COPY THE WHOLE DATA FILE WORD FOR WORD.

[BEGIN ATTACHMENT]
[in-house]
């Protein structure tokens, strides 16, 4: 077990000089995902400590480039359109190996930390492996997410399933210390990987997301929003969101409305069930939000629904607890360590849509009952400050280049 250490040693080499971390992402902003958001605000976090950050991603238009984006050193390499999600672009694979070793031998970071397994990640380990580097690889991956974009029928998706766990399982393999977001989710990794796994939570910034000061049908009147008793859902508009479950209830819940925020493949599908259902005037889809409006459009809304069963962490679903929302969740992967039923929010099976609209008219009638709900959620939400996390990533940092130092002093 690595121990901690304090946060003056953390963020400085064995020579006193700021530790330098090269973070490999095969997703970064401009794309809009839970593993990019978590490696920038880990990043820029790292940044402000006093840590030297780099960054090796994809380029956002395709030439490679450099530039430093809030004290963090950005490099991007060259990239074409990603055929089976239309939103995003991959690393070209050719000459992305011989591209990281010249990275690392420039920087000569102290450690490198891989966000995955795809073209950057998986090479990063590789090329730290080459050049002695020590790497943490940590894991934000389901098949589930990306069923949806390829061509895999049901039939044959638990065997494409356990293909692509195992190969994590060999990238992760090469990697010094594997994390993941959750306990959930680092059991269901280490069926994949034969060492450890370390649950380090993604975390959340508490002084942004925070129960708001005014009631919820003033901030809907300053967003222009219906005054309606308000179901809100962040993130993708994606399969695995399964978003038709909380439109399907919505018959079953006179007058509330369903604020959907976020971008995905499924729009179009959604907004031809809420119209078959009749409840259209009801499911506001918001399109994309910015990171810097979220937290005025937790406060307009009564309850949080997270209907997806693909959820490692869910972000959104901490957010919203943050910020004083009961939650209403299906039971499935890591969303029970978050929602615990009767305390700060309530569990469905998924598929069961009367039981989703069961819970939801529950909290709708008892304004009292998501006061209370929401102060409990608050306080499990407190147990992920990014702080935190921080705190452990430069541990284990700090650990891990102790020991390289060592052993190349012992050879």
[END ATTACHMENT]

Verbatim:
[in-house]
């Protein structure tokens, strides 16, 4: 077990000089995902400590480039359109190996930390492996997410399933210390990987997301929003969101409305069930939000629904607890360590849509009952400050280049 250490040693080499971390992402902003958001605000976090950050991603238009984006050193390499999600672009694979070793031998970071397994990640380990580097690889991956974009029928998706766990399982393999977001989710990794796994939570910034000061049908009147008793859902508009479950209830819940925020493949599908259902005037889809409006459009809304069963962490679903929302969740992967039923929010099976609209008219009638709900959620939400996390990533940092130092002093 690595121990901690304090946060003056953390963020400085064995020579006193700021530790330098090269973070490999095969997703970064401009794309809009839970593993990019978590490696920038880990990043820029790292940044402000006093840590030297780099960054090796994809380029956002395709030439490679450099530039430093809030004290963090950005490099991007060259990239074409990603055929089976239309939103995003991959690393070209050719000459992305011989591209990281010249990275690392420039920087000569102290450690490198891989966000995955795809073209950057998986090479990063590789090329730290080459050049002695020590790497943490940590894991934000389901098949589930990306069923949806390829061509895999049901039939044959638990065997494409356990293909692509195992190969994590060999990238992760090469990697010094594997994390993941959750306990959930680092059991269901280490069926994949034969060492450890370390649950380090993604975390959340508490002084942004925070129960708001005014009631919820003033901030809907300053967003222009219906005054309606308000179901809100962040993130993708994606399969695995399964978003038709909380439109399907919505018959079953006179007058509330369903604020959907976020971008995905499924729009179009959604907004031809809420119209078959009749409840259209009801499911506001918001399109994309910015990171810097979220937290005025937790406060307009009564309850949080997270209907997806693909959820490692869910972000959104901490957010919203943050910020004083009961939650209403299906039971499935890591969303029970978050929602615990009767305390700060309530569990469905998924598929069961009367039981989703069961819970939801529950909290709708008892304004009292998501006061209370929401102060409990608050306080499990407190147990992920990014702080935190921080705190452990430069541990284990700090650990891990102790020991390289060592052993190349012992050879």